The Latest: Pelosi calls RBG’s death an ‘incalculable loss’
WASHINGTON (AP) — The Latest on the death of Supreme Court Justice Ruth Bader Ginsburg (all times local):
House Speaker Nancy Pelosi says Supreme Court Justice Ruth Bader Ginsburg’s death is “an incalculable loss for our democracy and for all who sacrifice and strive to build a better future for our children.”
The Democratic leader said Friday that Congress must ensure that the person who replaces Ginsburg on the court “upholds her commitment to equality, opportunity and justice for all.”
The liberal justice died Friday of complications from metastatic pancreatic cancer at age 87.
Pelosi said Ginsburg’s ”tireless advocacy in the fight for gender equality” leaves “an enduring legacy of progress for all women,” and her legal opinions “have unequivocally cemented the precedent that all men and women are created equal.”
Republican Senate Majority Leader Mitch McConnell says the Senate will vote on whomever President Donald Trump picks to replace Ginsburg on the Supreme Court, even though it’s an election year — the reason he gave for not voting on President Barack Obama’s court pick in 2016.
Hundreds of people have gathered outside the U.S. Supreme Court to mourn the death of Justice Ruth Bader Ginsburg.
Dozens in the crowd were lighting candles on Friday night and sat somberly on the high court’s steps. Ginsburg died Friday of metastatic pancreatic cancer at age 87 after 27 years on the court.
The crowd left candles, flowers, small American flags and handwritten condolence messages. Some wept as they placed the bouquets of flowers on the steps. “RBG” was also drawn inside a pink chalk heart in the sidewalk. Flags outside the court were also flying at half staff.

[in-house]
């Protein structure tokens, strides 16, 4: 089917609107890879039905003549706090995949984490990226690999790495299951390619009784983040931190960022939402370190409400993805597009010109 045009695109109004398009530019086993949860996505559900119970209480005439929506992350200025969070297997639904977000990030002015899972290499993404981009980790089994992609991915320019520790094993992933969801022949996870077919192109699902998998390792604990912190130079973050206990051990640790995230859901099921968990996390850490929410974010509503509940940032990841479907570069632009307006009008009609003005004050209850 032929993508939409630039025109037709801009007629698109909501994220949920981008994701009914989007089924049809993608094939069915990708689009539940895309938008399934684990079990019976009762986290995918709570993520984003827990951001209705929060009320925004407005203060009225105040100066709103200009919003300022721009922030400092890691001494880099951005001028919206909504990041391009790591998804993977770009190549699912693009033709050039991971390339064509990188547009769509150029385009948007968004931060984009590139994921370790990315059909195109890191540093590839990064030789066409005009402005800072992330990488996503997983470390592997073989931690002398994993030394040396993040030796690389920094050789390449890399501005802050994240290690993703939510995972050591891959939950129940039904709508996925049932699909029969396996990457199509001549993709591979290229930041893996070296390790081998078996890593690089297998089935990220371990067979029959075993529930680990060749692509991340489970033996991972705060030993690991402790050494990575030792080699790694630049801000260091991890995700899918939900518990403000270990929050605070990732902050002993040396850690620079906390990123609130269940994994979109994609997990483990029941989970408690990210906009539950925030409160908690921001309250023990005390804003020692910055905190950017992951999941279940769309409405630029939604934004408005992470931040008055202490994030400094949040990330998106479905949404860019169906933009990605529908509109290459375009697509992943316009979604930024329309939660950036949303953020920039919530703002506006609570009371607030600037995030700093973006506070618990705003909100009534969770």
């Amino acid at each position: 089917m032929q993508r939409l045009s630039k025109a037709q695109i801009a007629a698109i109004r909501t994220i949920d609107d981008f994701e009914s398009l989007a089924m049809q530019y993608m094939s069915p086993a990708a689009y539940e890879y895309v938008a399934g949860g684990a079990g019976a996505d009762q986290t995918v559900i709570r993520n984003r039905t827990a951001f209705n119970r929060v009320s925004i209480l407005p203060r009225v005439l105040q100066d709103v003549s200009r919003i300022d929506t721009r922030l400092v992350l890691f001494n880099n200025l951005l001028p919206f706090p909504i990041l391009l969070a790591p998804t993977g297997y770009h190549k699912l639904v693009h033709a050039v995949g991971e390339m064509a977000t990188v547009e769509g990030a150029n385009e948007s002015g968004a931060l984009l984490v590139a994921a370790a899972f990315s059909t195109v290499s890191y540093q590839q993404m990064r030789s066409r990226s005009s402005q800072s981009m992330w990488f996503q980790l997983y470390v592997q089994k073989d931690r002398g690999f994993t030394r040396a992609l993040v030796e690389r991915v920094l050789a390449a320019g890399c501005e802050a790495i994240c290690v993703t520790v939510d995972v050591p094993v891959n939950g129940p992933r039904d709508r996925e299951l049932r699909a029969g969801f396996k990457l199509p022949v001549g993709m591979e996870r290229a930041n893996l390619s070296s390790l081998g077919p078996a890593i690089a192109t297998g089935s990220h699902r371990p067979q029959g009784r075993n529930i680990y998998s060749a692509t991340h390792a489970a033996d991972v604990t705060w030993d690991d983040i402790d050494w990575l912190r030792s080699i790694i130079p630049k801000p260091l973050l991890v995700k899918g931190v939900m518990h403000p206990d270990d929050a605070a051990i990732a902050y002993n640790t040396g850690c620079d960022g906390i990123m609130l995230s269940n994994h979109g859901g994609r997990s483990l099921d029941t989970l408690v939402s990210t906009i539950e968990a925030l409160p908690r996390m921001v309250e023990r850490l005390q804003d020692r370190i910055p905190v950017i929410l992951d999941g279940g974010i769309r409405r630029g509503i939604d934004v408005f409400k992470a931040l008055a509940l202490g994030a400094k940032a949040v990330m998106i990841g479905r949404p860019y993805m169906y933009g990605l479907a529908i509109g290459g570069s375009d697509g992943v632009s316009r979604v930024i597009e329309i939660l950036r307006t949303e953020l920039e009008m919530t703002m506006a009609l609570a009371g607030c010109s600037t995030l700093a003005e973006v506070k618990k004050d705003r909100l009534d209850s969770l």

Jennifer Berger was among those who had gathered outside the courthouse. The 37-year-old said she wanted to show her support and pay tribute to Ginsburg.
Ginsburg spent her final years on the bench as the unquestioned leader of the court’s liberal wing and became something of a rock star to her admirers. Young women especially seemed to embrace the court’s Jewish grandmother, affectionately calling her the Notorious RBG, for her defense of the rights of women and minorities.
Senate Majority Leader Mitch McConnell says the Senate will vote on President Donald Trump’s pick to replace Ruth Bader Ginsburg on the Supreme Court, even though it’s an election year.
The Republican Senate leader issued a statement Friday night, about an hour and a half after the Supreme Court announced the liberal justice’s death from complications of metastatic pancreatic cancer.
When conservative Justice Antonin Scalia died in February 2016, also an election year, McConnell refused to act on President Barack Obama’s nomination of Judge Merrick Garland to fill the opening. The seat remained vacant until after Trump’s surprising presidential victory.
Trump ended up nominating Neil Gorsuch, who was confirmed to the court.
The 2020 election is 46 days away.
McConnell had earlier said he would move to confirm a Trump nominee if there were a vacancy this year.
Supreme Court Justice Ruth Bader Ginsburg, a diminutive yet towering women’s rights champion who became the court’s second female justice, has died at her home in Washington. She was 87.
The court says Ginsburg died Friday of complications from metastatic pancreatic cancer.
Ginsburg announced in July that she was undergoing chemotherapy treatment for lesions on her liver, the latest of her several battles with cancer.
Ginsburg spent her final years on the bench as the unquestioned leader of the court’s liberal wing and became something of a rock star to her admirers. Young women especially seemed to embrace the court’s Jewish grandmother, affectionately calling her the Notorious RBG, for her defense of the rights of women and minorities, and the strength and resilience she displayed in the face of personal loss and health crises.
Those health issues included five bouts with cancer beginning in 1999, falls that resulted in broken ribs, insertion of a stent to clear a blocked artery and assorted other hospitalizations after she turned 75.